The Adventure Strip Before World War II:Capitalism, Democracy, and the Soldier of Fortune

by Randy Reynaldo



NOTE: An earlier version of this article originally appeared in The Comet. Click on the images for additional comments and notes.

Like most mass popular art forms, the comics have been a reflection of the nation and how its people looked at themselves. This was true even moreso at the beginning of the 20th century, when assimilation into American culture was valued and encouraged, and the culture and audiences were less fragmented. In this article, we look how the adventure strip prior to World War II reflected the young nation.

Setting the Stage

The 1920s was a time of heady growth for the country. While Europe focused on rebuilding itself, the U.S. emerged from World War I as a world-class power. Rather than assume a larger role in the world community, however, the young country turned inward. Nowhere is this more evident than in the country's decision to stay out of the League of Nations, a precursor to the United Nations that Woodrow Wilson had proposed. This rejection was not a surprise, however, since the nation had always favored a staunch policy of isolationism up until World War II.

The carefree country during this time worked hard and played hard. Entrepreneurs, businessmen and industrialists like Dale Carnagie, Henry Ford, John Rockefeller, and William Randolph Hearst were the heroes of the age. Silly fads and an emerging pop culture, such as the Charleston, pole sitting, flappers, and jazz, took up leisure time.

Many of the strips published during this period reflect the cocky, optimistic nature of Americans during this time. Strips like "Polly and Her Pals" (1912), "Bringing Up Father" (1913), and "The Gumps" (1917), portrayed the follies and foibles of the social classes, both old and new. that made up American society.

The Crash

The fun ended in October 1929 with a great crash: the Depression. Millions were suddenly out of work. Just as many lost their life savings to bank failures.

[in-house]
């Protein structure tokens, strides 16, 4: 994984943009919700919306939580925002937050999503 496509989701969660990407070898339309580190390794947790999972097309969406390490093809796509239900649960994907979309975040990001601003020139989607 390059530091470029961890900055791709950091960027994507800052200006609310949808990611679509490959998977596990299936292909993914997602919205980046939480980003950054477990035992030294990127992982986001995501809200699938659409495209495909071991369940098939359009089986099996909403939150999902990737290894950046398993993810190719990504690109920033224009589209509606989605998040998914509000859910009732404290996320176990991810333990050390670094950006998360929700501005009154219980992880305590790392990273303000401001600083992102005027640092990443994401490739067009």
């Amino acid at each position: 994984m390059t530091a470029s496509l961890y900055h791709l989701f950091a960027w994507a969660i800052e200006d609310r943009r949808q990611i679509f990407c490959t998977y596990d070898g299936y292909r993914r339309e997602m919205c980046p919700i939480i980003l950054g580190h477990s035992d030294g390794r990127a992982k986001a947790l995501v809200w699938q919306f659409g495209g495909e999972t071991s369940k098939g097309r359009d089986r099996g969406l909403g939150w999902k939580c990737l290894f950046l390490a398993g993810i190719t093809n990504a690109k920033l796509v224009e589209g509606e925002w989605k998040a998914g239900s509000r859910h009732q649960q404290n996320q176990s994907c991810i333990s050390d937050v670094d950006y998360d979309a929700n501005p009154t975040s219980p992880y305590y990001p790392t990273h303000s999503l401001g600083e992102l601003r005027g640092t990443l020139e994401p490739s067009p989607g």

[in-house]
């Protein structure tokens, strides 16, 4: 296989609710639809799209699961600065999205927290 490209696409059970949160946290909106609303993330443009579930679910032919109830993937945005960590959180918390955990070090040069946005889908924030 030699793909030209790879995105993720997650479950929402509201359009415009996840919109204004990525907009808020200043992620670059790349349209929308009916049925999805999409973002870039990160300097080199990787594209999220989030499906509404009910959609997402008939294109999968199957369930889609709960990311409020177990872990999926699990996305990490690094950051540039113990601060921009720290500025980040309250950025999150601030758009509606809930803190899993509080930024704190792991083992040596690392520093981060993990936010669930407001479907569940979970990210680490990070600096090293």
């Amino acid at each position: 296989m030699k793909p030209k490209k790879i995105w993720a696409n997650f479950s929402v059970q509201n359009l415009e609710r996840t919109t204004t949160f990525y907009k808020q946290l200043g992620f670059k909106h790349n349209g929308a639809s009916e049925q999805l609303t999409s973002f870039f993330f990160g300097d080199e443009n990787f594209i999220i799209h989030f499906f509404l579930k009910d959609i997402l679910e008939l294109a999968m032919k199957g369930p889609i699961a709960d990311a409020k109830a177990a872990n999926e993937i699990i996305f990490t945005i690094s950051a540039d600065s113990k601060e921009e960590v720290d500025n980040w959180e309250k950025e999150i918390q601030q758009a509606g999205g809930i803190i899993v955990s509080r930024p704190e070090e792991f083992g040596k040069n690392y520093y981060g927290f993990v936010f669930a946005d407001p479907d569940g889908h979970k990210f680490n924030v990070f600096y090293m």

Pure escapist fare as typified by the exotic adventure strip could not have come at a better time. The first two acknowledged newspaper adventure strips debuted coincidentallyon the same day in January 1929, a mere nine months before the onslaught of the Depression: "Tarzan" and "Buck Rogers."

Adventure had existed before, of course, in the funnies. One of the children of "The Gumps," for instance, often travelled the world on dangerous trips and safaris, thanks to generosity of a rich relative; "Happy Hooligan" (1900) and "Wash Tubbs" (1924) were often riding the rails or off treasure hunting; and "Hairbreath Harry" (1906) and "Minute Movies" (1922) emulated the popular film melodramas of the day.

Nevertheless, this was the first time that adventure had been presented to readers straight. For the most part, there were no silly antics to distract you, and no guarantee that the hero would survive — this was real DANGER! Someone could actually got HURT!

No two strips more diametrically opposed than "Tarzan" and "Buck Rogers" could have been better imagined; although both originated in the pulps, that's where their similarities ended. "Tarzan," created by Edgar Rice Burroughs in 1914 and already a popular culture icon, was a jungle strip that underscored man's superiority over nature and the primitive (or sometimes vice versa). The strip had initially been brought to newspapers as a test. When it proved successful, the series was renewed. It has remained in syndication ever since.

"Tarzan" was first brought to comics life by Harold Foster, who was really nothing more than a hired gun for the strip; in fact, once he made a name for himself and mastered the now medium, he left the strip in 1937 to create another Sunday comic with a similar man-versus-nature theme: "Prince Valiant." With "Tarzan" and "Prince Valiant," Foster brought classical illustration to the comics pages and epic, sweeping vistas to both the stories and the art.

In contrast, Dick Calkins' art on "Buck Rogers" was as homely as Foster's was beautiful. (Phil Knowlan, who scripted the series, originally created the character for a short story he had written for a science fiction pulp magazine.) The art was crude and old-fashioned, and stood in sharp contrast to the high-tech world that the strip portrayed. That wasn't the point though: the idea of "Buck Rogers" was enough for readers. Here was a man who flew in space ships and with jetpacks, fighting off invading hordes of Mongols with a ray gun. The hardware was as important to the strip as Buck himself.

Dozens of strips patterned after both "Buck Rogers" and "Tarzan" soon emerged, such as "Don Dixon," "Brick Bradford," "Rod Rian of the Sky Police," "Speed Spaulding," "The Phantom," and "Tim Tyler's Luck." The most successful of these copy-cat strips, "Jungle Jim" and "Flash Gordon," which both debuted in 1934, were the work of one man, Alex Raymond, who brought a lush, slick magazine drybrush style of art to comics.